Man has six foot long tapeworm removed from his intestine
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Inflammatory bowel disease [IBD], in an umbrella term under which Crohn’s disease and ulcerative colitis fall. The condition is a long-term inflammatory condition that leads to holes and ulcers in the small and large intestines, which can severely impact the quality of life of sufferers. IBD affects at least one in 250 people of the UK population, but the prevalence is rising sharply. Some signs when going to the toilet should not be ignored, and warrant “immediate” medical attention.
Both Crohn’s disease and ulcerative colitis are characterised by an array of intrusive symptoms such as diarrhoea, pain, weight loss and extreme fatigue.
However, rectal bleeding is another known symptom of IBD, and it doesn’t occur exclusively when passing stool.
Darker or black stool may indicate that bleeding has occurred higher up in the digestive system.
The cause of the inflammatory disease is a mystery, but hypotheses put forward by medical circles suggest that it is an autoimmune condition, meaning it is caused primarily by the body attacking its own tissue.
READ MORE: Crohn’s disease symptoms: The early warning sign when having a poo to watch out for
Reports in VeryWell Health state that small amounts of bleeding when going to the toilet may not be a cause for concern.
However, the site warns: “If there is new bleeding or it’s happening during what should be a time of remission, contact a doctor to treat the flare-up.
“Flaring or not, if seeing a significant amount of blood in the still should prompt a call to a gastroenterologist immediately.
“If bleeding does not stop, there is fatness or dizziness, or the doctor is unavailable, call  or the local emergency department immediately.”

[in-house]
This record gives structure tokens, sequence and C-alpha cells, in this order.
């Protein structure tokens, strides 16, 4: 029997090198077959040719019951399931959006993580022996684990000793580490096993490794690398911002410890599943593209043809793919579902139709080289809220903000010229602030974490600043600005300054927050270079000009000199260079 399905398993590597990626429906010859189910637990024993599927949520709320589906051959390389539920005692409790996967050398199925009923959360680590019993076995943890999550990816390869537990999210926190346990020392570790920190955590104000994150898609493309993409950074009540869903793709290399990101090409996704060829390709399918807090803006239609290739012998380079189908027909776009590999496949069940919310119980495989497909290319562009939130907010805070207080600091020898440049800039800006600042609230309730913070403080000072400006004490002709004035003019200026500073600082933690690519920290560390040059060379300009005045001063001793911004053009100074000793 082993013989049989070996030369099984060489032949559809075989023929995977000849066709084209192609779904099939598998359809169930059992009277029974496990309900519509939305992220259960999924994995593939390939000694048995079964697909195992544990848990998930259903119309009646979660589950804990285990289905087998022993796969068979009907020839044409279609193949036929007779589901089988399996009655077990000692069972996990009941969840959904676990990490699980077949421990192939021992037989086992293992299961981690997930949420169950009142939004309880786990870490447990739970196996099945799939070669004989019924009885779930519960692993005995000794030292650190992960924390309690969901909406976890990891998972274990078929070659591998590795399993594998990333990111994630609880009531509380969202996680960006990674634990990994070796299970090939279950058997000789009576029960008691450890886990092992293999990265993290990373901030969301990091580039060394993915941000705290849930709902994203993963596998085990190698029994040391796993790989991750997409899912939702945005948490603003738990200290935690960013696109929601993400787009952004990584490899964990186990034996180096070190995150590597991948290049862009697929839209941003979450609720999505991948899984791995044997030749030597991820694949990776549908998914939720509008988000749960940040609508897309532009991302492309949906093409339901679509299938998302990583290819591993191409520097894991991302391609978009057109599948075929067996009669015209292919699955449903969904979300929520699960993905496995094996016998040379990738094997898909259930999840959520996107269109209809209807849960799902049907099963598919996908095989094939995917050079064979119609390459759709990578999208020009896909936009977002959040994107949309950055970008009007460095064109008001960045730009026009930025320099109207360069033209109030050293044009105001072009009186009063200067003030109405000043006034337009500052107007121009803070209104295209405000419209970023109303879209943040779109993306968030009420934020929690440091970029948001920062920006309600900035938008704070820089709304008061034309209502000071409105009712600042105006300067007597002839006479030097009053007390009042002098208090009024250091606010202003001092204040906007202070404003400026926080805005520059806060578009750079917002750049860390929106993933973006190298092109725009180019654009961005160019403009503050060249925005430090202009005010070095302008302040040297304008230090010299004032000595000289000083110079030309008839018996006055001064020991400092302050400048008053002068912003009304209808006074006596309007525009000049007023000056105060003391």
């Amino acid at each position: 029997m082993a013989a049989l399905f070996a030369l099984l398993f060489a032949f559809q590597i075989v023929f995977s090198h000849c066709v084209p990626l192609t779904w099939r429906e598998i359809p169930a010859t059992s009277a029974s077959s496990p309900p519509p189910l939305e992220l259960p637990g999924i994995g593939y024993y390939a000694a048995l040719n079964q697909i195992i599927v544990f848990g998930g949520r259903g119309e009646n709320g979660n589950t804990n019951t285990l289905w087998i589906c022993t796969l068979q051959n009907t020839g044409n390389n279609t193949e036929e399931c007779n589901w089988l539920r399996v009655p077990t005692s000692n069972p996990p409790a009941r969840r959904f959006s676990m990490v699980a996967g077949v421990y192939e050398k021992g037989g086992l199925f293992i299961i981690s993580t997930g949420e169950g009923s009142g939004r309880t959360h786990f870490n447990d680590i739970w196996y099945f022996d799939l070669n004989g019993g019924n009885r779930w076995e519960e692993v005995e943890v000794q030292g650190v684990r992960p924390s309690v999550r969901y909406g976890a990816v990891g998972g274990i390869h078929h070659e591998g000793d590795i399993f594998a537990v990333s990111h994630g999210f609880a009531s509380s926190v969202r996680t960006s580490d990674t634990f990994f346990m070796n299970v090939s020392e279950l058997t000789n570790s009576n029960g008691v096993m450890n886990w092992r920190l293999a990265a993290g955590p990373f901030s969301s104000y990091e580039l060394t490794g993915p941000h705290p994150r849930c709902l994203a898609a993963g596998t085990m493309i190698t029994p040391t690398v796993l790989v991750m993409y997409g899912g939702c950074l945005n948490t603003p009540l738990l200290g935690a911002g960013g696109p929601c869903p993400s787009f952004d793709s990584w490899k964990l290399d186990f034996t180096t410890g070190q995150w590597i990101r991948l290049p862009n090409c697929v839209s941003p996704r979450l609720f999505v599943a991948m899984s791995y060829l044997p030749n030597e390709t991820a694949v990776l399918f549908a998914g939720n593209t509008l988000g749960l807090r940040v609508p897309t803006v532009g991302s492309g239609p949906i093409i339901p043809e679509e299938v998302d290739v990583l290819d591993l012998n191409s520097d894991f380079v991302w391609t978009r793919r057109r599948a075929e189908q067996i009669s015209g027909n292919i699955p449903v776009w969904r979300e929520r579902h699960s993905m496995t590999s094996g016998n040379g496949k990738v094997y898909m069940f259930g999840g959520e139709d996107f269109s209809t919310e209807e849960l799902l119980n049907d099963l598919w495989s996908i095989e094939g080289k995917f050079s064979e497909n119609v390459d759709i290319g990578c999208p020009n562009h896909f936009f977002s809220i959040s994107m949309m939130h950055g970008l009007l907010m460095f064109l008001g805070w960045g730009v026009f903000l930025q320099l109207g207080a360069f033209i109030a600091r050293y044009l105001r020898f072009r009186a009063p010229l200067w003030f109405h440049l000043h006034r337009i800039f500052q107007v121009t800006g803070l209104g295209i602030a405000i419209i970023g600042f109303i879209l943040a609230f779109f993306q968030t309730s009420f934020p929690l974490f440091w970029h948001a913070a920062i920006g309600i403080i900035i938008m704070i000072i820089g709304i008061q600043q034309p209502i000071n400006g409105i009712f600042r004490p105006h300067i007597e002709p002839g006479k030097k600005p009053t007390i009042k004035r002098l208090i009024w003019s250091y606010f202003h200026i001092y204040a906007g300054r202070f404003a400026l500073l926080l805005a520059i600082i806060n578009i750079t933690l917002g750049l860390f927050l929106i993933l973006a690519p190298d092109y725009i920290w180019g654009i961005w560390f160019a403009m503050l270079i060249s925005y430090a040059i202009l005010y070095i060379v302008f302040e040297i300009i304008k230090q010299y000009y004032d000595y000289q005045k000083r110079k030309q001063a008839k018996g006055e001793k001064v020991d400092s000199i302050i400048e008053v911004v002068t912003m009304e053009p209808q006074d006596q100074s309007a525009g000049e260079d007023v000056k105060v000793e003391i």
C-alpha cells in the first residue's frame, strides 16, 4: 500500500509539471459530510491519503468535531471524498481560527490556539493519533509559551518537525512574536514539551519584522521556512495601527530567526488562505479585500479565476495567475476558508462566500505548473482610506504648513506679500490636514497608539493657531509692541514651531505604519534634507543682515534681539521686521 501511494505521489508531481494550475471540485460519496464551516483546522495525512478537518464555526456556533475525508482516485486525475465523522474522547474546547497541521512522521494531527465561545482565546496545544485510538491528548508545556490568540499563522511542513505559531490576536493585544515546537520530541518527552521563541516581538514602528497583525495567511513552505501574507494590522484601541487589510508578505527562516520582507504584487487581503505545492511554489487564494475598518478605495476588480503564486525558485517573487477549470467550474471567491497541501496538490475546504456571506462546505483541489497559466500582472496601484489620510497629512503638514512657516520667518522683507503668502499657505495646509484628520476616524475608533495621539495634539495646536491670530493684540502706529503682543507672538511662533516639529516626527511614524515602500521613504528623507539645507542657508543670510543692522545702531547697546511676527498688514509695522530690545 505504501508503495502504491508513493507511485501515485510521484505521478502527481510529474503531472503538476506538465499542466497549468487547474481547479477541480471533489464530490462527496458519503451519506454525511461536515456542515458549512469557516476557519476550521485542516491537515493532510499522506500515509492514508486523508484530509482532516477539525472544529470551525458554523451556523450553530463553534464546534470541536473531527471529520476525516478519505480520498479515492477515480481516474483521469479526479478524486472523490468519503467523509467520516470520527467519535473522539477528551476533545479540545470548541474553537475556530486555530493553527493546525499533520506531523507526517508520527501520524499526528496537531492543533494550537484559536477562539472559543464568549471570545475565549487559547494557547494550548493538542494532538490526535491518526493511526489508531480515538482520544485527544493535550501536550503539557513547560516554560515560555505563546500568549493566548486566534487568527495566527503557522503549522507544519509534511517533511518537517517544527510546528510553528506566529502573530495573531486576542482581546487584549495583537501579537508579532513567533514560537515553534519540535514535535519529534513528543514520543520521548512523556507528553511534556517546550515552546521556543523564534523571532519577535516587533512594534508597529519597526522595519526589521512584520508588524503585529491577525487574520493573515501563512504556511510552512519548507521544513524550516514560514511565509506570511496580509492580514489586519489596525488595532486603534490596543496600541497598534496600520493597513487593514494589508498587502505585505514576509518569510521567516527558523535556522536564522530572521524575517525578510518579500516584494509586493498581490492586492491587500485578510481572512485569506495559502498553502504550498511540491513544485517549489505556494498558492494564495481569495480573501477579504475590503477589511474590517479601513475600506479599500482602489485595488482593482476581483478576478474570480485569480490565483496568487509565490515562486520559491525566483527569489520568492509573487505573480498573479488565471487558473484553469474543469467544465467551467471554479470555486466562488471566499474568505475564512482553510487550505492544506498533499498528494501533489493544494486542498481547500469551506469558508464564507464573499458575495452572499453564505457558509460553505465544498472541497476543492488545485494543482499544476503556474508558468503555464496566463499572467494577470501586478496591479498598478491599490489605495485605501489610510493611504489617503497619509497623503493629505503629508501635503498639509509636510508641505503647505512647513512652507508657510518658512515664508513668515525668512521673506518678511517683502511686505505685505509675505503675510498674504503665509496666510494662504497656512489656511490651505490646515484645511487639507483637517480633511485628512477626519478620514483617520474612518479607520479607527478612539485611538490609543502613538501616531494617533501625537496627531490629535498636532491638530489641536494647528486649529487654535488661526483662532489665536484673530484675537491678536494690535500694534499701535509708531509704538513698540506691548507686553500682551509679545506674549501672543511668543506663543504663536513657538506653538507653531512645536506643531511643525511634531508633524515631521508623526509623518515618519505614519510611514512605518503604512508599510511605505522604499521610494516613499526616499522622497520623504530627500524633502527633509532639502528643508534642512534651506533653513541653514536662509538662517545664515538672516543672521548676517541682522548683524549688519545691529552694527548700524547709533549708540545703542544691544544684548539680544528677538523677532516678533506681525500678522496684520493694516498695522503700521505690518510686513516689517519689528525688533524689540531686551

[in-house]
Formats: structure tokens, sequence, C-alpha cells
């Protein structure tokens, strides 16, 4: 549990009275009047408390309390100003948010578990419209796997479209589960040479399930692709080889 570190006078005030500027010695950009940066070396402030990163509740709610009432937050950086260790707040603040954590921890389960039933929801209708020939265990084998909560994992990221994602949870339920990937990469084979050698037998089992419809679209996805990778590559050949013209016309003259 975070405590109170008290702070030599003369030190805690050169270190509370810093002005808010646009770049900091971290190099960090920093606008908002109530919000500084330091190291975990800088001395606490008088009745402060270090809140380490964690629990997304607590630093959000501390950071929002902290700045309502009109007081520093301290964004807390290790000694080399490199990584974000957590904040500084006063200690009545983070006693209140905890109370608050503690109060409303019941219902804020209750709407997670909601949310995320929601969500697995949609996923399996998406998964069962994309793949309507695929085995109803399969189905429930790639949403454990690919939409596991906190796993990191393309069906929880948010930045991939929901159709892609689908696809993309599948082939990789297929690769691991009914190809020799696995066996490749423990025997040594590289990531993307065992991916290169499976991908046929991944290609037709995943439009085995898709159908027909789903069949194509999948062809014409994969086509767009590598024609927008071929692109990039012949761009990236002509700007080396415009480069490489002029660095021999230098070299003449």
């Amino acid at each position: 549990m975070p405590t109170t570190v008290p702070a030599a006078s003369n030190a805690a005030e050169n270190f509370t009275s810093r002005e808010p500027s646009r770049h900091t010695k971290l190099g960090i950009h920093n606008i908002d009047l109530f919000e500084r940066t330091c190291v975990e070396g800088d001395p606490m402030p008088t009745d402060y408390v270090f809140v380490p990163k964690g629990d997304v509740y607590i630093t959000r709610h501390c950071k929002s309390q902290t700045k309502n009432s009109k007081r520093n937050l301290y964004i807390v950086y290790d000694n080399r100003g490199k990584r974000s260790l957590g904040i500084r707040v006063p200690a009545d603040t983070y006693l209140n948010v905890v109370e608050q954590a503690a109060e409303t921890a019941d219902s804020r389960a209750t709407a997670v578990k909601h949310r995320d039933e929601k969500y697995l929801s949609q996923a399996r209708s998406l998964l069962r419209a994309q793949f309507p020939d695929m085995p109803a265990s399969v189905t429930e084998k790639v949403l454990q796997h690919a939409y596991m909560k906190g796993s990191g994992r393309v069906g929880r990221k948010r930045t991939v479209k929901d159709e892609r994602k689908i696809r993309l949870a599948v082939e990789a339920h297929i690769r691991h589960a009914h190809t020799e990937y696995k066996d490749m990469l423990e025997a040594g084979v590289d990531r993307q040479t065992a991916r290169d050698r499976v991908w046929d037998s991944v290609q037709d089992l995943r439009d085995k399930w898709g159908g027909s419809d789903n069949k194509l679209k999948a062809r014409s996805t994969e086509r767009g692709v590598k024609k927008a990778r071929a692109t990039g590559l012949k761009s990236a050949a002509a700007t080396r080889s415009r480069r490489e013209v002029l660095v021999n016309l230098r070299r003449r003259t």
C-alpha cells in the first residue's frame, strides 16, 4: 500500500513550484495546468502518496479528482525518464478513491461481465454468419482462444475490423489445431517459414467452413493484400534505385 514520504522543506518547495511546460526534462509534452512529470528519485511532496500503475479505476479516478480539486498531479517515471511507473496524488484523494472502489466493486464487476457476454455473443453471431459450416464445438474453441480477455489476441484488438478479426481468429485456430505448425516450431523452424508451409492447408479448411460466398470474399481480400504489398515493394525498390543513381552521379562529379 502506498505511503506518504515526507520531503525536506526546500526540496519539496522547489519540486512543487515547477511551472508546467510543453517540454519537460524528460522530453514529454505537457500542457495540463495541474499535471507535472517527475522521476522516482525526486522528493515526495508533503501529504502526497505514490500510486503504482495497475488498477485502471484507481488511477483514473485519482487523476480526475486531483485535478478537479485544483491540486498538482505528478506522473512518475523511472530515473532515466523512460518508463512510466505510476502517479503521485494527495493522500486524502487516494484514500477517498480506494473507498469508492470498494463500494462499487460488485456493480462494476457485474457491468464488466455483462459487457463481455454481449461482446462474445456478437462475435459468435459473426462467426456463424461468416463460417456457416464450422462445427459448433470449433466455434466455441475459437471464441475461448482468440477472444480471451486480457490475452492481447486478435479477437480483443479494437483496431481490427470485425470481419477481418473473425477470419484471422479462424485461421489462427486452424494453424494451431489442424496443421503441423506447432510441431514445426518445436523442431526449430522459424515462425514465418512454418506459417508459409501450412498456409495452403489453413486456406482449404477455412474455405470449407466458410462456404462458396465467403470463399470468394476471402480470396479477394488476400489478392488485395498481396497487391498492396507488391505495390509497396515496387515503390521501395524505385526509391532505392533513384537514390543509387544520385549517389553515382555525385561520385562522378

According to the NHS, these symptoms may come and go, with times where symptoms are severe, followed by long symptomatic periods.
The health body states: “Around 60 to 75 percent of people with Crohn’s disease will need surgery to repair damage to their digestive system and treat complications of Crohn’s disease.
“It’s estimated that one in five people with ulcerative colitis has severe symptoms that do not improve with symptoms. In these cases, surgery may be necessary to remove an inflamed section of the large bowel.”
Both Crohn’s disease and ulcerative colitis have been associated with a combination of genetic and environmental factors.
Some studies have highlighted the detrimental effects of diets high in animal protein for inflammation of the intestines.
Fortunately, some anti-inflammatory drugs can be effective at relieving uncomfortable symptoms and can help sufferers lead a normal life.
A line of evidence has also shown that a low-calorie diet may also help ease symptoms of IBD.
One study, in particular, found that such a diet increased stem cells in the gut which reverse inflammation-associated shrinking in the colon, a hallmark of IBD.
Researchers believe low-calorie diets may help repopulate the gut with Lactobacillus, a bacteria responsible for improving symptoms.
Ulcerative colitis, the most common form of IBD, affects about 100,000 people in the UK, a great number of whom develop their first symptoms in their late teens or early twenties.
A 2019 study investigating the prevalence of the condition, warned that the rates of IBD could increase to on in less than a hundred within a decade.
Charlie Lees, the consultant gastroenterologist in the Edinburgh inflammatory bowel disease unit, said: “There is no doubt that IBD is now becoming a global pandemic.
“This study provides much-needed data and can act as a launchpad for pivotal new studies to help patients.”
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